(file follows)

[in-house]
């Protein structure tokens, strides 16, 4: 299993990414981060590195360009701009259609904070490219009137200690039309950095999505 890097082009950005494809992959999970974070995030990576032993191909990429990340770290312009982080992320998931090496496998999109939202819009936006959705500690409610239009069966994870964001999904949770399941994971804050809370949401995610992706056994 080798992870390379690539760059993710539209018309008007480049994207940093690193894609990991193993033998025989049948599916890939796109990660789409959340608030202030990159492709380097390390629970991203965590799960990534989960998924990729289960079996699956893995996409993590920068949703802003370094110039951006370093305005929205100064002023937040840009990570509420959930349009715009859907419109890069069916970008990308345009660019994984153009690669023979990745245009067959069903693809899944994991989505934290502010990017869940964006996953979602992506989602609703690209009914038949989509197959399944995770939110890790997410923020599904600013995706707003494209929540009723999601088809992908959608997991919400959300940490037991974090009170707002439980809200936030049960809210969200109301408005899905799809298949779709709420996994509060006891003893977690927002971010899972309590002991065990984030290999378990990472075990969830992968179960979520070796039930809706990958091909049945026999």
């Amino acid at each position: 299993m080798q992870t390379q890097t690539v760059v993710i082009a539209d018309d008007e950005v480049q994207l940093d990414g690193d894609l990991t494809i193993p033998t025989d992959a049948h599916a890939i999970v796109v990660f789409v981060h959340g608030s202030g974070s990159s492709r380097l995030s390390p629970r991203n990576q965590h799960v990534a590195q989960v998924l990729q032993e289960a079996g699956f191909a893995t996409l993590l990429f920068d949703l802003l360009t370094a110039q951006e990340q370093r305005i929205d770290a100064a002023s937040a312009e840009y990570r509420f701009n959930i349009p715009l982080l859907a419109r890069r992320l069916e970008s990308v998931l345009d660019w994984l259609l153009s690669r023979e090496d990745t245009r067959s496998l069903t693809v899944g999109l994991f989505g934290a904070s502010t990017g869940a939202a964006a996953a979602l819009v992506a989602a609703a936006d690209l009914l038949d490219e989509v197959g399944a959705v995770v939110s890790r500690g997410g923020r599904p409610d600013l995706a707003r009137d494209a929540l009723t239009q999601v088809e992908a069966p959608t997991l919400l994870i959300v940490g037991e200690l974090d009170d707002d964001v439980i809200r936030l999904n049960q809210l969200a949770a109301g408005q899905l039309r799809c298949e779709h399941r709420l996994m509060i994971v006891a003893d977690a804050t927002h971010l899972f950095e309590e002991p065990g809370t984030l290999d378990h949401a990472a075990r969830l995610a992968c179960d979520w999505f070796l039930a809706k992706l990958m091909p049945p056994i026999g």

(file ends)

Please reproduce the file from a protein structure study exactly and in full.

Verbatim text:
[in-house]
């Protein structure tokens, strides 16, 4: 299993990414981060590195360009701009259609904070490219009137200690039309950095999505 890097082009950005494809992959999970974070995030990576032993191909990429990340770290312009982080992320998931090496496998999109939202819009936006959705500690409610239009069966994870964001999904949770399941994971804050809370949401995610992706056994 080798992870390379690539760059993710539209018309008007480049994207940093690193894609990991193993033998025989049948599916890939796109990660789409959340608030202030990159492709380097390390629970991203965590799960990534989960998924990729289960079996699956893995996409993590920068949703802003370094110039951006370093305005929205100064002023937040840009990570509420959930349009715009859907419109890069069916970008990308345009660019994984153009690669023979990745245009067959069903693809899944994991989505934290502010990017869940964006996953979602992506989602609703690209009914038949989509197959399944995770939110890790997410923020599904600013995706707003494209929540009723999601088809992908959608997991919400959300940490037991974090009170707002439980809200936030049960809210969200109301408005899905799809298949779709709420996994509060006891003893977690927002971010899972309590002991065990984030290999378990990472075990969830992968179960979520070796039930809706990958091909049945026999």
């Amino acid at each position: 299993m080798q992870t390379q890097t690539v760059v993710i082009a539209d018309d008007e950005v480049q994207l940093d990414g690193d894609l990991t494809i193993p033998t025989d992959a049948h599916a890939i999970v796109v990660f789409v981060h959340g608030s202030g974070s990159s492709r380097l995030s390390p629970r991203n990576q965590h799960v990534a590195q989960v998924l990729q032993e289960a079996g699956f191909a893995t996409l993590l990429f920068d949703l802003l360009t370094a110039q951006e990340q370093r305005i929205d770290a100064a002023s937040a312009e840009y990570r509420f701009n959930i349009p715009l982080l859907a419109r890069r992320l069916e970008s990308v998931l345009d660019w994984l259609l153009s690669r023979e090496d990745t245009r067959s496998l069903t693809v899944g999109l994991f989505g934290a904070s502010t990017g869940a939202a964006a996953a979602l819009v992506a989602a609703a936006d690209l009914l038949d490219e989509v197959g399944a959705v995770v939110s890790r500690g997410g923020r599904p409610d600013l995706a707003r009137d494209a929540l009723t239009q999601v088809e992908a069966p959608t997991l919400l994870i959300v940490g037991e200690l974090d009170d707002d964001v439980i809200r936030l999904n049960q809210l969200a949770a109301g408005q899905l039309r799809c298949e779709h399941r709420l996994m509060i994971v006891a003893d977690a804050t927002h971010l899972f950095e309590e002991p065990g809370t984030l290999d378990h949401a990472a075990r969830l995610a992968c179960d979520w999505f070796l039930a809706k992706l990958m091909p049945p056994i026999g």